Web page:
Many states have consumer protection laws that allow you to “reinstate” your loan. This means you can reclaim your car by paying the amount you are behind on your loan, together with your creditor’s repossession expenses. Of course, if you reclaim your car, your future payments must be made on time, and you must meet the terms of your reinstated contract to avoid another repossession.
When your car is repossessed and sold, a creditor will often obtain a sale price well below market value, assess bogus fees and charges and then seek the difference between the amount originally owed, less the auction sale price plus charges and fees. Under law, you can challenge that the sale of your repossessed vehicle was not “commercially reasonable” and the creditor will then have to prove that every aspect of its notice to you and the sale was commercially reasonable.
A creditor’s failure to resell your car in a commercially reasonable manner may give you a claim against that creditor for damages or a defense against the creditors deficiency judgment.
Content Within The Vehicle
The general rule is that the creditor may not keep or sell any personal property found inside the vehicle. In some states, your creditor must tell you what personal items were found in your car and how you can retrieve them. Your creditor also may be required to use reasonable care to prevent anyone else from removing your property from the car. If your creditor can’t account for property left in your vehicle, you may want to speak to an attorney about your right to compensation.
Any difference between what you owe on the vehicle and what your creditor obtains for reselling it is called a deficiency. It also usually includes fees related to the repossession and early termination of your lease or early payoff of your financing. In most states, your creditor is allowed to sue you for a deficiency judgment to collect the remaining amount owed. However, in most states, your creditor must pay you if there is an overage after the sale proceeds are applied to the outstanding balance.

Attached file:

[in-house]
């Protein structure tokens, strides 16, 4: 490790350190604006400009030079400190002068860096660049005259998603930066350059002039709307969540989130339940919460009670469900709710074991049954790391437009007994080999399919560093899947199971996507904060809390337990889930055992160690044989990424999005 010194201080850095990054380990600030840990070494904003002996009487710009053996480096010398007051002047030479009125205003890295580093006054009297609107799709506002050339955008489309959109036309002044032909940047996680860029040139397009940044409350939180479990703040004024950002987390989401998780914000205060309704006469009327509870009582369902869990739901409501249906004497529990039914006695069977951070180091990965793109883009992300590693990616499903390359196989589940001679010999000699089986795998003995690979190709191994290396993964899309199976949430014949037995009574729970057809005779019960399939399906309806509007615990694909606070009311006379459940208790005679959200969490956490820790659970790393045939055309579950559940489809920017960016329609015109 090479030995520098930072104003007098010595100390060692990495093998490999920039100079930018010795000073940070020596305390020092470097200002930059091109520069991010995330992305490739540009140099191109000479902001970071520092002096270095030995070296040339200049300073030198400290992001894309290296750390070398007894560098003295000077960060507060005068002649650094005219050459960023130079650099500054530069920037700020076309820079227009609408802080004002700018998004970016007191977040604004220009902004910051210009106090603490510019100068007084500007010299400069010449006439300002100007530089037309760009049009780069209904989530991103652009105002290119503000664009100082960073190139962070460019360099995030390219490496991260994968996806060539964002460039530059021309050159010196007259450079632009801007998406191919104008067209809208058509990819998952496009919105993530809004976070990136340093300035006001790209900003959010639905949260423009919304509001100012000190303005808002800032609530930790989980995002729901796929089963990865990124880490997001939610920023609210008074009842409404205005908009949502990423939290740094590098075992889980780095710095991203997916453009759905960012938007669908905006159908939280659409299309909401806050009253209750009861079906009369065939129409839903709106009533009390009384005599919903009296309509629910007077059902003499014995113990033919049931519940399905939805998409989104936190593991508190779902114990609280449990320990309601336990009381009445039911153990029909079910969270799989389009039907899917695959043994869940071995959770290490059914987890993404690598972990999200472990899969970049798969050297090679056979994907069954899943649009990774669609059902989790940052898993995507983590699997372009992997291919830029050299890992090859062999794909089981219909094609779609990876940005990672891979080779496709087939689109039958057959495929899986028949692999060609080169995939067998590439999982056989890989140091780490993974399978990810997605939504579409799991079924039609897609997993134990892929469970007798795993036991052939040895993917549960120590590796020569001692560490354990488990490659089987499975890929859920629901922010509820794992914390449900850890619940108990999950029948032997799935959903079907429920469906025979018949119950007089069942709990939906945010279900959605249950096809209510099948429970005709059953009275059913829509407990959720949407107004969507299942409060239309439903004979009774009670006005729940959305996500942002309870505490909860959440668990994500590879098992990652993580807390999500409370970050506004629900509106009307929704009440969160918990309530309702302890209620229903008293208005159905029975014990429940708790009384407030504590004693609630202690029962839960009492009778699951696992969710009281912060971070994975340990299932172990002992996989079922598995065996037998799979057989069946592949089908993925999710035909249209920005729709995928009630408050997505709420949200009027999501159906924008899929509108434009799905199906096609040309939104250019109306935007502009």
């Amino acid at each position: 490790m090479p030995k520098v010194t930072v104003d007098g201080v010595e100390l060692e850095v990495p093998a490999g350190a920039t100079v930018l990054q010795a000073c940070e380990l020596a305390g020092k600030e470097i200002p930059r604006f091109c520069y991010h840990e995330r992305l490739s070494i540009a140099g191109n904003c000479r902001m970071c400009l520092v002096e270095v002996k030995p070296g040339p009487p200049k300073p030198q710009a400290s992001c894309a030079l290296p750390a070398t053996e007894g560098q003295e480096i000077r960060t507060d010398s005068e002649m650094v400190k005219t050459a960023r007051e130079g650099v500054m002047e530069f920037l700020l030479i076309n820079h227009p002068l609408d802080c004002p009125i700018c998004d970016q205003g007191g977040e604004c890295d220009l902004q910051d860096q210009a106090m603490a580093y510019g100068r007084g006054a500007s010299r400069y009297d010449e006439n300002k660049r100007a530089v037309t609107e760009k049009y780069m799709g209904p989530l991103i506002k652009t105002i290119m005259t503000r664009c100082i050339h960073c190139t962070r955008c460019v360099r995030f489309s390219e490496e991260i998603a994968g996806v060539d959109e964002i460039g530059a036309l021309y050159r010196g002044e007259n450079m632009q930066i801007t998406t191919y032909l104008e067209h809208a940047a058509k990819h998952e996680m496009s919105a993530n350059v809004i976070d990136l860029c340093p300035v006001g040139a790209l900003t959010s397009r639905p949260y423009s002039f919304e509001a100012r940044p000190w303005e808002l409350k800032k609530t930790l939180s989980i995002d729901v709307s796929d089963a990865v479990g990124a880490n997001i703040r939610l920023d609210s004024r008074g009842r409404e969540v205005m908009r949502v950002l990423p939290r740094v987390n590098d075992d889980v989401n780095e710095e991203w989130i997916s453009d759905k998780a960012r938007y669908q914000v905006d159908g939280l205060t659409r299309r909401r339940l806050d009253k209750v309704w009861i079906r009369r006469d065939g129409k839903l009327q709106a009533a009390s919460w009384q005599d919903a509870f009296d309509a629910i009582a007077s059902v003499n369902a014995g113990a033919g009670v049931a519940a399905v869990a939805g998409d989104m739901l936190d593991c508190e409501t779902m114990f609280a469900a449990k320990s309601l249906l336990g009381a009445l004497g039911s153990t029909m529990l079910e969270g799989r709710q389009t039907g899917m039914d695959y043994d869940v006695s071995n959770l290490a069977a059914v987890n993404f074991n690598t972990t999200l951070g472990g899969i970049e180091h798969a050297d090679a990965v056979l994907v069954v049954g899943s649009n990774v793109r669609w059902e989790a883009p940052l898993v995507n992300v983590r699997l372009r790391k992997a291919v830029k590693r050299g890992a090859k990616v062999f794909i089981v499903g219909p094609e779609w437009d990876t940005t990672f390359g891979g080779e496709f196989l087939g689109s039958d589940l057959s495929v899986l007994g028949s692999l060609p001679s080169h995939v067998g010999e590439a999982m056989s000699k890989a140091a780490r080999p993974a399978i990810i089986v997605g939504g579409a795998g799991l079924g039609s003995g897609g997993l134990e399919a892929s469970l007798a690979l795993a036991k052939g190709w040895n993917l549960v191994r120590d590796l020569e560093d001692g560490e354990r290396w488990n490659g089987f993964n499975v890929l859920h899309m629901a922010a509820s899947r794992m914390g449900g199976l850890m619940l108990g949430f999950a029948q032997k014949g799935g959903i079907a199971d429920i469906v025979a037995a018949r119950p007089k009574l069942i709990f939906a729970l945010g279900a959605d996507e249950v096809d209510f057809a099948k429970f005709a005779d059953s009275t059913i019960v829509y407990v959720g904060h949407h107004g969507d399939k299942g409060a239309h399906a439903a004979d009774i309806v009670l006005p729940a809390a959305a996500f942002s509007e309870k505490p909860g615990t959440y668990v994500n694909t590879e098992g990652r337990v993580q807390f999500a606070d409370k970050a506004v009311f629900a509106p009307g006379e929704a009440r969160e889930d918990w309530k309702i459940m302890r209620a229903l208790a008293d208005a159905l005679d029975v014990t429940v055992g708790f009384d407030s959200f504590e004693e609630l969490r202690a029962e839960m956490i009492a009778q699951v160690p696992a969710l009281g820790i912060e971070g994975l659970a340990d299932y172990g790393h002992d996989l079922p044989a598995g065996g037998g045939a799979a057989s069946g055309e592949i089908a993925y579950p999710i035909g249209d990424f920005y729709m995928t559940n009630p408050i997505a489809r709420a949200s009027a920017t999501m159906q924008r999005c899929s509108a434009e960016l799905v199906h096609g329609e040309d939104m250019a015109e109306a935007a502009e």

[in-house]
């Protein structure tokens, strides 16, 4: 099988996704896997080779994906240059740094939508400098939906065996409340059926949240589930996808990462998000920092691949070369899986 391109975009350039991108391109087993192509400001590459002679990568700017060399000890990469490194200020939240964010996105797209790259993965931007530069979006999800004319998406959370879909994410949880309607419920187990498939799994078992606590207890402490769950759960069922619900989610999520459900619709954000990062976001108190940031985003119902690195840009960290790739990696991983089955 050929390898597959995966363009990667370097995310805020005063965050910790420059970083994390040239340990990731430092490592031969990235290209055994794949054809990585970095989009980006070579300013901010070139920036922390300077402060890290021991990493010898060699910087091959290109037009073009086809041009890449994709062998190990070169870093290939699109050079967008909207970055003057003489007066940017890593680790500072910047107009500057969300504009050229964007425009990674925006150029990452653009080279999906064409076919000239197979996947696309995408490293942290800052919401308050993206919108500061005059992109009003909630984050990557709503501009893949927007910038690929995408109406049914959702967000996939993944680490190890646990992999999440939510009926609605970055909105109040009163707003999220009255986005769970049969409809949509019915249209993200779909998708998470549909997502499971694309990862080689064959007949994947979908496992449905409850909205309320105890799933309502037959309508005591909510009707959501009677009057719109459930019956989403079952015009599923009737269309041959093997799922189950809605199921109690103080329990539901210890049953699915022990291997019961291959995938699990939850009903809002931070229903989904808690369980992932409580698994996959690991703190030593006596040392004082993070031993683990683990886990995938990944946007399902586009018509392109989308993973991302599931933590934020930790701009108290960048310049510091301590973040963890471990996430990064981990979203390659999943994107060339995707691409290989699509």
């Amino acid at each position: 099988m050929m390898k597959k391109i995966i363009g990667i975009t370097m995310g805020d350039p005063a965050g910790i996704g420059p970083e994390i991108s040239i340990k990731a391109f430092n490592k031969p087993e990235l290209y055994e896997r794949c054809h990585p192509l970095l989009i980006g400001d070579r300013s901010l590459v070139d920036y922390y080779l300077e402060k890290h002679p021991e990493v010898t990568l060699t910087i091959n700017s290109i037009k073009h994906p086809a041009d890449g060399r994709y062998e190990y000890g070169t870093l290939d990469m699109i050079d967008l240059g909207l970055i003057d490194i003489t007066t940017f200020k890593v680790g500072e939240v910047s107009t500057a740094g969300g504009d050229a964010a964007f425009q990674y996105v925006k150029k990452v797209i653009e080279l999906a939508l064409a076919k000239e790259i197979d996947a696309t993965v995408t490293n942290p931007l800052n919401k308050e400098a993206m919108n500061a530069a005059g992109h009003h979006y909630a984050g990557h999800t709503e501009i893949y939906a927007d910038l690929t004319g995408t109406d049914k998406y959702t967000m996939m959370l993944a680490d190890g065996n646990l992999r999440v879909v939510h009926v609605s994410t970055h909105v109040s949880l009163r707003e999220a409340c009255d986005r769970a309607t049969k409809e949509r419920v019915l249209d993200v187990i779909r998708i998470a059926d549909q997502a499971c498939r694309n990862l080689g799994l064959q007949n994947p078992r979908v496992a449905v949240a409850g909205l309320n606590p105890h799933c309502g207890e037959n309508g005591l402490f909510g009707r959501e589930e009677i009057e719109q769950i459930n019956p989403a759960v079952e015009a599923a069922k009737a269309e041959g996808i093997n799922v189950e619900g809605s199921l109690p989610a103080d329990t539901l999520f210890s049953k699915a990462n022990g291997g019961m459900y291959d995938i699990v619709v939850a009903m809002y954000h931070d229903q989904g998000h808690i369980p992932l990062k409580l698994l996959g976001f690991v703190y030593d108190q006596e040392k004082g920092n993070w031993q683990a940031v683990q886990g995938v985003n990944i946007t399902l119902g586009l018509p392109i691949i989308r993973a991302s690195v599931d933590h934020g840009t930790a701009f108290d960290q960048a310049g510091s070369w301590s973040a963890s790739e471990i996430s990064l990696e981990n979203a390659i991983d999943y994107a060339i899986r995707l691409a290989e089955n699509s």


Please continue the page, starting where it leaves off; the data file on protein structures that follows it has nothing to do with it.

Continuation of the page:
You may have a legal defense against a deficiency judgment if, for example, your creditor breached the peace when seizing the vehicle, failed to sell the car in a commercially reasonable manner, or waited too long before suing you. An attorney will be able to tell you whether you have grounds to contest a deficiency judgment.
Talking with Your Creditor
Contact your creditor as soon as you think you will be late with a payment. Many creditors work with consumers they believe will be able to pay soon, even if slightly late. You may be able to negotiate a delay in your payment or a revised schedule of payments. If you can reach an agreement to change your original contract remember to get it in writing.
Alternatively, your creditor may refuse to accept your late payment and may demand instead that you return the car. If you agree to voluntarily give up your car, you still however are responsible for paying any deficiency on your contract, and your creditor still may report the late payments or repossession on your credit report. It might be best to continue being a debtor in possession until you can negotiate a settlement with your creditor such as the creditor agreeing to forfeit pursuing a deficiency judgment.